Exodus Wallet Review – A Beginner’s Guide
By: Ofir Beigel | Last updated: 5/31/22
Exodus is a multi-currency wallet that I usually recommend as an entry wallet for beginners. In this post I’ll review the different wallet features and why I think it’s one of the best wallets around.
Exodus Review Summary
Exodus is an easy to use multi-currency software wallet that is available for desktop and mobile. The wallet excels in its simple design and superb online support. The main downside of Exodus is its lack of custom network fees for Ethereum and other altcoins, and the fact that it is not completely open source.
That’s the Exodus wallet in a nutshell. For a more detailed review keep on reading, here’s what I’ll cover:
- Exodus Overview
- Exodus Wallet Review
- Supported Coins
- Customer Support and Reviews
- Frequently Asked Questions
Don’t like to read? Watch this video overview instead
Exodus Movement INC. was founded in 2015 by JP Richardson and Daniel Castagnoli and is headquartered in Nebraska. The company hasn’t reported any outside funding throughout the years and is currently actively seeking to expand.
My acquaintance with Exodus started out by accident, when one of our subscribers told me he didn’t like my choice for the best Bitcoin wallet I recommended at that time, and that he used Exodus instead. That subscriber got my attention, so I decided to take a look into Exodus as well.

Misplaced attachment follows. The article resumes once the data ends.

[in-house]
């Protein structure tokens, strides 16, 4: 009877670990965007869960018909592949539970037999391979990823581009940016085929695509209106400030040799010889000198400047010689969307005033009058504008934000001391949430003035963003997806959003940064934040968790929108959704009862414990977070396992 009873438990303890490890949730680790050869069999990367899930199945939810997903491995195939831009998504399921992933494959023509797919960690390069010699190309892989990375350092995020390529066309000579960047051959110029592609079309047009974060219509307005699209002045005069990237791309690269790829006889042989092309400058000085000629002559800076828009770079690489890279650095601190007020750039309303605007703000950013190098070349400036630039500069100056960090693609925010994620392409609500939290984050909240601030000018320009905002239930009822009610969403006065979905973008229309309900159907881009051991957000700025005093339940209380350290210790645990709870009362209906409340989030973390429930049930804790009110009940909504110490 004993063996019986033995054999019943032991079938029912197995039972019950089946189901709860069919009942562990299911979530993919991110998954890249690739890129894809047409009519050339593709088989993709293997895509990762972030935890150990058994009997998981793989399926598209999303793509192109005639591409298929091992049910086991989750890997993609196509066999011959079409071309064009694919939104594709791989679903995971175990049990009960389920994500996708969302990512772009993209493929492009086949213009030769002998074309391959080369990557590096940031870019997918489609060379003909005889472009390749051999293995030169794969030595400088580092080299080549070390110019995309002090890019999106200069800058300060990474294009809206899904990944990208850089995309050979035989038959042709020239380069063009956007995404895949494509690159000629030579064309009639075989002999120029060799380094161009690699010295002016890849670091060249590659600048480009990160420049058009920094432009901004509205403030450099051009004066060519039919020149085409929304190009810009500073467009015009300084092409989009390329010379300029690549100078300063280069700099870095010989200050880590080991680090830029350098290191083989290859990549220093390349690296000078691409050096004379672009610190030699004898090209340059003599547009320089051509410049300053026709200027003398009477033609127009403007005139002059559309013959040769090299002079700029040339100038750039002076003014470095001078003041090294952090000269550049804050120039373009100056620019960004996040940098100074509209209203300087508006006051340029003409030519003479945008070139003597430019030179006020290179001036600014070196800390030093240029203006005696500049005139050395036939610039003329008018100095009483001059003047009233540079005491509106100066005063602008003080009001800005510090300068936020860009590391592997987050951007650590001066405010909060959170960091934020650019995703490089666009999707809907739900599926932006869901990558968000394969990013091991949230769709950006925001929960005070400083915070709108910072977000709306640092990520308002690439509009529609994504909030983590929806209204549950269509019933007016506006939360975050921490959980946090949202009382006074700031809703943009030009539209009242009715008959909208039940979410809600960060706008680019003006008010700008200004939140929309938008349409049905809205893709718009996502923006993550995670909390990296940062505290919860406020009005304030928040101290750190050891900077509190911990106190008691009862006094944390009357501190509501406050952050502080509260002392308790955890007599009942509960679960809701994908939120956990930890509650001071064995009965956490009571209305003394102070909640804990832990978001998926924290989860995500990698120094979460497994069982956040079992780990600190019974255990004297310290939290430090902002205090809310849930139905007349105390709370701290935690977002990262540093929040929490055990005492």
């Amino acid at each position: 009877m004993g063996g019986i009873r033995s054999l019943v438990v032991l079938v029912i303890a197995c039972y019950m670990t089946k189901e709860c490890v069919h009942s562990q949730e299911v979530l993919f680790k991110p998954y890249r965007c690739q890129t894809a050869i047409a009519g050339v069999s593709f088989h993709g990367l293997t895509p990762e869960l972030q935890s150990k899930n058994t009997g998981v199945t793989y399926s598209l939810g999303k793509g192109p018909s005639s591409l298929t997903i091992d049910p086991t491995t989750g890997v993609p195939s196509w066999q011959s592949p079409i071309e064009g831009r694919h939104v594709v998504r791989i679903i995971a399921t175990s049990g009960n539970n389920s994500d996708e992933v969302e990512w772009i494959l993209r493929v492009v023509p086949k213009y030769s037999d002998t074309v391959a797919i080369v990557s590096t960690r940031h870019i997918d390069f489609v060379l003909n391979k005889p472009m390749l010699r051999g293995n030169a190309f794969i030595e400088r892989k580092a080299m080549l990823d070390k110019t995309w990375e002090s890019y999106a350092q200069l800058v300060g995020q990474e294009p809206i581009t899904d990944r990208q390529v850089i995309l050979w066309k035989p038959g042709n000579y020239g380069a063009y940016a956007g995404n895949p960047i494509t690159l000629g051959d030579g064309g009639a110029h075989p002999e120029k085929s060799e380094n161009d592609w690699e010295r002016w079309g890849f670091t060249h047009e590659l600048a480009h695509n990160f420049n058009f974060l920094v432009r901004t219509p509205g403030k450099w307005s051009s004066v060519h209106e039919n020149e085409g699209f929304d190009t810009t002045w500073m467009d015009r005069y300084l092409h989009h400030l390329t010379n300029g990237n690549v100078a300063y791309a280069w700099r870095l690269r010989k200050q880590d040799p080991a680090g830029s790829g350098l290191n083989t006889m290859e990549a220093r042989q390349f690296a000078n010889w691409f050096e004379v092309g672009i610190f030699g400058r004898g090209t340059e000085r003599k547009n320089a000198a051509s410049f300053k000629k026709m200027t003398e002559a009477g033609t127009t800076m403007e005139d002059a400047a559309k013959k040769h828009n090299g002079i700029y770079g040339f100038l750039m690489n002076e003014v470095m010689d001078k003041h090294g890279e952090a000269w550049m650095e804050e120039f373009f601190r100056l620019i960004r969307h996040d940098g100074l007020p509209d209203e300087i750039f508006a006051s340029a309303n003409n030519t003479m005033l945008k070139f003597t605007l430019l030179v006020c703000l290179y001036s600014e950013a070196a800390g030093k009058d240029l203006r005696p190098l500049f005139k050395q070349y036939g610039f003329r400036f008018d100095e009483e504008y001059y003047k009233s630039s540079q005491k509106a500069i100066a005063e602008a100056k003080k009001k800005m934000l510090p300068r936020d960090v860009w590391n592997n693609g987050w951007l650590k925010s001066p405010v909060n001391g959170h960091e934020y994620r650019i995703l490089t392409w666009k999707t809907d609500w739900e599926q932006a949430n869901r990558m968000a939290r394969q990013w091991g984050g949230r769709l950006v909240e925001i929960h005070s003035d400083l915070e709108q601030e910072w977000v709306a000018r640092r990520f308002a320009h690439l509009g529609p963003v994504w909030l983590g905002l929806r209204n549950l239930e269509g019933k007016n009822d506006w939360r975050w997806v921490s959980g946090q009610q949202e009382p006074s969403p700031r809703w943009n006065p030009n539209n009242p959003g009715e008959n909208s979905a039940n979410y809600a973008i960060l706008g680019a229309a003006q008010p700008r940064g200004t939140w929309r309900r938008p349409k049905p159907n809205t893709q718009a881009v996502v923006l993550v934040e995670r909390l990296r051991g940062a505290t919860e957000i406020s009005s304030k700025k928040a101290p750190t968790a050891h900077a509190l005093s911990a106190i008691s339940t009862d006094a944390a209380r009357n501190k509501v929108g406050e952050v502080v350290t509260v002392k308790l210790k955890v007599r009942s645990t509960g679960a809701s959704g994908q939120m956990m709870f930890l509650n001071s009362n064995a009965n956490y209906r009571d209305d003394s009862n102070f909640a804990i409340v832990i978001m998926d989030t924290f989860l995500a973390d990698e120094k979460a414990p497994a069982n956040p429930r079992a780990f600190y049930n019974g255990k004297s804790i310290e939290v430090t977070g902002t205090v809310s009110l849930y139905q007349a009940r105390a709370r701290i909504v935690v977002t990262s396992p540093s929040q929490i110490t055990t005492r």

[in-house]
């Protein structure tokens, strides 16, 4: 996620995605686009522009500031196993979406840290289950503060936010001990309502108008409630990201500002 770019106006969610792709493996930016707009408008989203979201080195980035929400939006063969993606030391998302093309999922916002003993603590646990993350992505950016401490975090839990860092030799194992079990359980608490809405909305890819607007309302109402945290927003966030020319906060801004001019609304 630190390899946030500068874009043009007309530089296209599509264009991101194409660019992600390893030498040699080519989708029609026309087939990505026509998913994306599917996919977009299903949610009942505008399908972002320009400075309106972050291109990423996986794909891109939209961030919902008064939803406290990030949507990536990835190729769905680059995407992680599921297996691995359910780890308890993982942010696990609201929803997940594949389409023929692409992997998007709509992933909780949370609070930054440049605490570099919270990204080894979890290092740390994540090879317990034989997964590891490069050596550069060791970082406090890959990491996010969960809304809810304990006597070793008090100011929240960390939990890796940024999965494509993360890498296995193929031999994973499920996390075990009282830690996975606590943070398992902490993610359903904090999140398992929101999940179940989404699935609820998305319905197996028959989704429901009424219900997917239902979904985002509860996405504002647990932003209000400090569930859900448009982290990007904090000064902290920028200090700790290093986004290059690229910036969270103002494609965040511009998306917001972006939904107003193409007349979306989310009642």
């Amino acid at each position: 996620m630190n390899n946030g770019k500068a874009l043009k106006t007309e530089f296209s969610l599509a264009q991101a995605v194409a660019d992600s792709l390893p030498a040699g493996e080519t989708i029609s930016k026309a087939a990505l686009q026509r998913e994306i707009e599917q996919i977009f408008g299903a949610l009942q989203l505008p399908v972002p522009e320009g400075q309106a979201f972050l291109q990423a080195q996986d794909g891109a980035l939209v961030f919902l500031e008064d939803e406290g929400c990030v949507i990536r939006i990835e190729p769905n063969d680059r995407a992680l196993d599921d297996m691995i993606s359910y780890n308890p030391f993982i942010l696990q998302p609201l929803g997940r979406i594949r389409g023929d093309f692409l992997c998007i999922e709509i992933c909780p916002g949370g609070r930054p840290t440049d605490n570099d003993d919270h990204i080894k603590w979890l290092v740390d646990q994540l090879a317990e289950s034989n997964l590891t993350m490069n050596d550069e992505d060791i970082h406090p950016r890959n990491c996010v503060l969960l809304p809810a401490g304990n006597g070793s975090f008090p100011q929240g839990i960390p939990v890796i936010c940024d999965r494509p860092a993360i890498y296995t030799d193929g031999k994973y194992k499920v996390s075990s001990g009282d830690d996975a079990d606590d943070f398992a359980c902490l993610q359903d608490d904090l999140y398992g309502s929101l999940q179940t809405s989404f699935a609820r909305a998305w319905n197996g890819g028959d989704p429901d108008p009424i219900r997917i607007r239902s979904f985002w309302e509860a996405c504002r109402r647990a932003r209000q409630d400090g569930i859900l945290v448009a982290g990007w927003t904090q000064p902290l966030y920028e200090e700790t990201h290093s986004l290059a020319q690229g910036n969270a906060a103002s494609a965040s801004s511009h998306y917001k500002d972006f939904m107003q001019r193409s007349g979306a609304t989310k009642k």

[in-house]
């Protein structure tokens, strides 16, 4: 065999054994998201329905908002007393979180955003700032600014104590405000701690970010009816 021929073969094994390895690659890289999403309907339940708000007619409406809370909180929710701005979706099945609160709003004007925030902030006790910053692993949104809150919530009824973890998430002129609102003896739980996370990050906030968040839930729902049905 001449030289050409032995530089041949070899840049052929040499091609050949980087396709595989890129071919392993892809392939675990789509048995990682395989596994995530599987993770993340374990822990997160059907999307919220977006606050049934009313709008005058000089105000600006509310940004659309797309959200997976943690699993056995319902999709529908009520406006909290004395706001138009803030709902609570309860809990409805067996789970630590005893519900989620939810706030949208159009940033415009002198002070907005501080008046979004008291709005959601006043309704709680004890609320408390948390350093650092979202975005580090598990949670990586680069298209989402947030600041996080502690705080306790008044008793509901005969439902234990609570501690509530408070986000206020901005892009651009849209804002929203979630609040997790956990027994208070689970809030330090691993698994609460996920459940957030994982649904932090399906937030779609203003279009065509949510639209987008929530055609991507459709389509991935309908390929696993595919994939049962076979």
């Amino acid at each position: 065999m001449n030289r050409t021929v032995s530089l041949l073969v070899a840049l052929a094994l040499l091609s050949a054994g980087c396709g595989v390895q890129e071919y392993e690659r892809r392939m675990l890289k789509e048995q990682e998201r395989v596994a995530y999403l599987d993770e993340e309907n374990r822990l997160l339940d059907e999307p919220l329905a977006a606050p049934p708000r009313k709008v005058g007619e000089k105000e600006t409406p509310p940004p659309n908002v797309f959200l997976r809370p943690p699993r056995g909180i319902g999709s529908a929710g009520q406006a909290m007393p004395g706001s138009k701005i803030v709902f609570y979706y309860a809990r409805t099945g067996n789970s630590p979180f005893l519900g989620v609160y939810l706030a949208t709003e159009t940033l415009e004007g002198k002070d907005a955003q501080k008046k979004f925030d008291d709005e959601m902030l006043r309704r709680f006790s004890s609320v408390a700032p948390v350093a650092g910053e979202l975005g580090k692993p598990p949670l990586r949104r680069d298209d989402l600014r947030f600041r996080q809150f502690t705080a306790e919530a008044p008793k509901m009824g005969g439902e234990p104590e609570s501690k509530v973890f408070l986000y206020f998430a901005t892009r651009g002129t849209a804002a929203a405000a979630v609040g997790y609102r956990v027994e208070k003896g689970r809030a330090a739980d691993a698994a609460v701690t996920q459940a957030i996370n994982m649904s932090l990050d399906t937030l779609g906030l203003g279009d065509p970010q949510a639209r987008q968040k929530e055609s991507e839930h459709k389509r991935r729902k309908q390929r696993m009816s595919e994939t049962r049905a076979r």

Exodus is a multicurrency wallet for desktop, and as of recently, for mobile as well (iOS and Android). The wallet creators put an emphasis on design and user interface, making it in my opinion, the most appealing and easy to use wallet around.
Even if you’re just starting out with Bitcoin or cryptocurrencies you would still be able to use this wallet effortlessly. Exodus is the kind of product you “fall in love with” the first time you use it, and that’s quite rare in the cryptocurrency world.
Exodus navigation is pretty simple and easy to understand, the mobile app has only 3 categories:
- Portfolio – See an overview of all of the cryptoassets you’re holding (as seen in the picture above). Also shows price graphs for different assets.
- Wallet – Send or receive specific coins.
- Exchange – Exodus has a built in exchange that allows you to trade between cryptocurrencies without ever leaving the wallet.
The desktop app includes all of the above, plus these additional tabs:
- Backup – Allows you to restore your wallet password or your wallet’s seed phrase.
- Settings – Security and design tweaks to your Exodus wallet.
- Help – Watch videos, FAQ, join a Slack chat or email support.
- App Explorer – The app explorer has a featured app section that makes it easy to find and use crypto apps within the Exodus wallet. These apps can be used for earning interest on your coins, betting and more.
When you use Exodus, the private keys to your cryptocurrencies are stored on your device (desktop or mobile). Additionally, Exodus is a lite wallet so you won’t need to download the whole Blockchain to your device, making the initial setup pretty quick.
Exodus is currently compatible with Mac, Windows, Linux, iOS, and Android. You can also pair your desktop and mobile wallets together so you’ll have control over your funds from both devices.
Here’s how it works: